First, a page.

Government report signals China's intent to promote yuan's internationalization, says analyst

A $100 banknote is placed next to 100 yuan banknotes. Photo: Reuters

China's promise to keep its currency stable in the global monetary system in 2017 sends a message that Beijing is planning to step up its efforts to promote the yuan's internationalization, according to an analyst.

In the government work report delivered to the opening session of the National People's Congress (NPC), China's top legislature, on Sunday, Chinese Premier Li Keqiang said that Beijing will ensure the yuan's stable status in the global monetary system this year.

It is the first time that Beijing highlighted the yuan's international role in recent government work reports. Usually Beijing would say that it aims to stabilize the yuan's exchange rate at a reasonable and balanced level.

"The emphasis on the yuan's international position (in the government work report) seems that the Chinese government will accelerate its efforts to internationalize the yuan, as the pressure of the currency's depreciation would be largely alleviated this year," Zhang Yu, a Beijing-based analyst at Minsheng Securities, told the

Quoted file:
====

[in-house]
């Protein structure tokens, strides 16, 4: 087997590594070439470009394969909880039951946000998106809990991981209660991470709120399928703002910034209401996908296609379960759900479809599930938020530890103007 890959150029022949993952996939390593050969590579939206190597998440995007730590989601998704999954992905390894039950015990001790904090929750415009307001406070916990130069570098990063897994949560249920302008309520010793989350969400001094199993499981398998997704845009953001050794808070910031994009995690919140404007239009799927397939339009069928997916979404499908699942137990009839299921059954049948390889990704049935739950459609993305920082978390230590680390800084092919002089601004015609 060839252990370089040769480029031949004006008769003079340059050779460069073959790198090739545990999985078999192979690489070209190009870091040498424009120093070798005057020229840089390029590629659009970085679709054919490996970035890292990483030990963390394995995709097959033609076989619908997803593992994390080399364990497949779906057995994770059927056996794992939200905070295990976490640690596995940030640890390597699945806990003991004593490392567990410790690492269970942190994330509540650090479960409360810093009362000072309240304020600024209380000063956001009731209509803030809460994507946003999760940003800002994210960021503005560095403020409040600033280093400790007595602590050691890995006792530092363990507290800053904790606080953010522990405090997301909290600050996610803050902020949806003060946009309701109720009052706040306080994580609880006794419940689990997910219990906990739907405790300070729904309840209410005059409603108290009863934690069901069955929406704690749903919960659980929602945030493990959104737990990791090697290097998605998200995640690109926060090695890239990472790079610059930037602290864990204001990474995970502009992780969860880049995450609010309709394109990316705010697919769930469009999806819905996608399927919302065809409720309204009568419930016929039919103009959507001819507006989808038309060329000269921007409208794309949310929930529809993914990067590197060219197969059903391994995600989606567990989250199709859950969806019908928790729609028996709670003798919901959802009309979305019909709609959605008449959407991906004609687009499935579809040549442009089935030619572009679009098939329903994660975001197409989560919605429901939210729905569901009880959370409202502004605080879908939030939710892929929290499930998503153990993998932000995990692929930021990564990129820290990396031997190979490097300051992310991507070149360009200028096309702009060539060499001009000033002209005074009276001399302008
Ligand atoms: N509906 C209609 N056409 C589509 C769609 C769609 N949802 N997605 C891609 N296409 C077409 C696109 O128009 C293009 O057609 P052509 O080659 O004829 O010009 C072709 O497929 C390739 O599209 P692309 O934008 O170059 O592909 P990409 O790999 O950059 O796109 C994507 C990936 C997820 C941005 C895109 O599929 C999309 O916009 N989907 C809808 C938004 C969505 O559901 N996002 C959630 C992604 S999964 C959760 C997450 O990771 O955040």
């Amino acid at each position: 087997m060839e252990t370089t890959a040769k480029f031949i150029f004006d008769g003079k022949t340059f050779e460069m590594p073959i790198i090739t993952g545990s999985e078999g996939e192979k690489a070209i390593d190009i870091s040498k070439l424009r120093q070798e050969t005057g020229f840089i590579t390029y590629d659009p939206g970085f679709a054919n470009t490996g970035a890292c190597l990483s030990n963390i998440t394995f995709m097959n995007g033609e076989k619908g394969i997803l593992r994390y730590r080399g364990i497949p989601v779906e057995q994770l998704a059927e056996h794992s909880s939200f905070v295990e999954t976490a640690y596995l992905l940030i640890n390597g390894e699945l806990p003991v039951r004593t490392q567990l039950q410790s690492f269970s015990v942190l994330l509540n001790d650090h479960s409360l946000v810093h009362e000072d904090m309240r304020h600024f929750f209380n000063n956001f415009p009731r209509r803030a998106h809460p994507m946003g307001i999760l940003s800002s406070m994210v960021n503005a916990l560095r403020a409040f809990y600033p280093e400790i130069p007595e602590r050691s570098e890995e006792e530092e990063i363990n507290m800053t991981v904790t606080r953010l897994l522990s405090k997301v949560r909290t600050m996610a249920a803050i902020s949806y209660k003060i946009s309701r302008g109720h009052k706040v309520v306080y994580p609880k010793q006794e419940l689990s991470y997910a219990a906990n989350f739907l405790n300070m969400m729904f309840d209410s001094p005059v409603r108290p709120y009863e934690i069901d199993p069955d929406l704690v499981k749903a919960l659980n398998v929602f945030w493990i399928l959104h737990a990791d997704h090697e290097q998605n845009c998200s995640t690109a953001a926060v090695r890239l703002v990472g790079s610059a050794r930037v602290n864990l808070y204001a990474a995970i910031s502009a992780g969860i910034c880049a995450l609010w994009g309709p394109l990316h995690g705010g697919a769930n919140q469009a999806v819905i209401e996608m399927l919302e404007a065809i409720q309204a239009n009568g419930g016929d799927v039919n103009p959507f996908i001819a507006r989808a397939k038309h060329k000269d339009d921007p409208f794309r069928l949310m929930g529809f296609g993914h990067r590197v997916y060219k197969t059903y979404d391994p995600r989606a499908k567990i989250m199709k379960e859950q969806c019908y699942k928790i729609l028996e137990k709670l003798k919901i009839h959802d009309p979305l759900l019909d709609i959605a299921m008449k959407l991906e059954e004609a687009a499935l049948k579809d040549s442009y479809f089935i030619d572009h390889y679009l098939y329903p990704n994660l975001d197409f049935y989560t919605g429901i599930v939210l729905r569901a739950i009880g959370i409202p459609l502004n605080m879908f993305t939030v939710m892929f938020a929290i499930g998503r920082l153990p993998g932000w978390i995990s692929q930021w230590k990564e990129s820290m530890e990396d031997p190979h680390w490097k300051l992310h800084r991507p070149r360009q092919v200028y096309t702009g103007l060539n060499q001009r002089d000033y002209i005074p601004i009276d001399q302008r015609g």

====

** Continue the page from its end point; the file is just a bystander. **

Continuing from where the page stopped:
The Chinese currency weakened around 6.8 percent against the US dollar in 2016, as the US economic recovery and expectations for more interest rate hikes prodded the US dollar higher. But the yuan remained relatively stable against a basket of other currencies.

The process of the Chinese currency's internationalization was slightly impeded after the Chinese government adopted a relatively flexible exchange rate mechanism in recent two years, and it is high time to restart the internationalization journey after the yuan's hardest times came to an end last year, Zhang said, adding that Beijing will seek wider use of the yuan in the international financial system and the cross-border trade settlements.

She described China's current exchange rate mechanism as "very transparent and flexible", with little government intervention. "To some extent, it is an automatic mechanism."

On Friday, Yi Gang, deputy governor of the People's Bank of China (PBC), the country's central bank, said in an interview that China has not set a specific timetable yet for the yuan's clean floating exchange rate mechanism.

Amid concerns that Yi's statement may affect the yuan's internationalization, Zhang said "it does not go against Beijing's push to make the yuan international, as China is still a developing country that disallows a drop of the central parity rate mechanism and full convertibility of capital accounts. The adoption of a clean floating exchange rate mechanism will depend on the development of the domestic economic transformation and the global financial situation. It cannot be made overnight."

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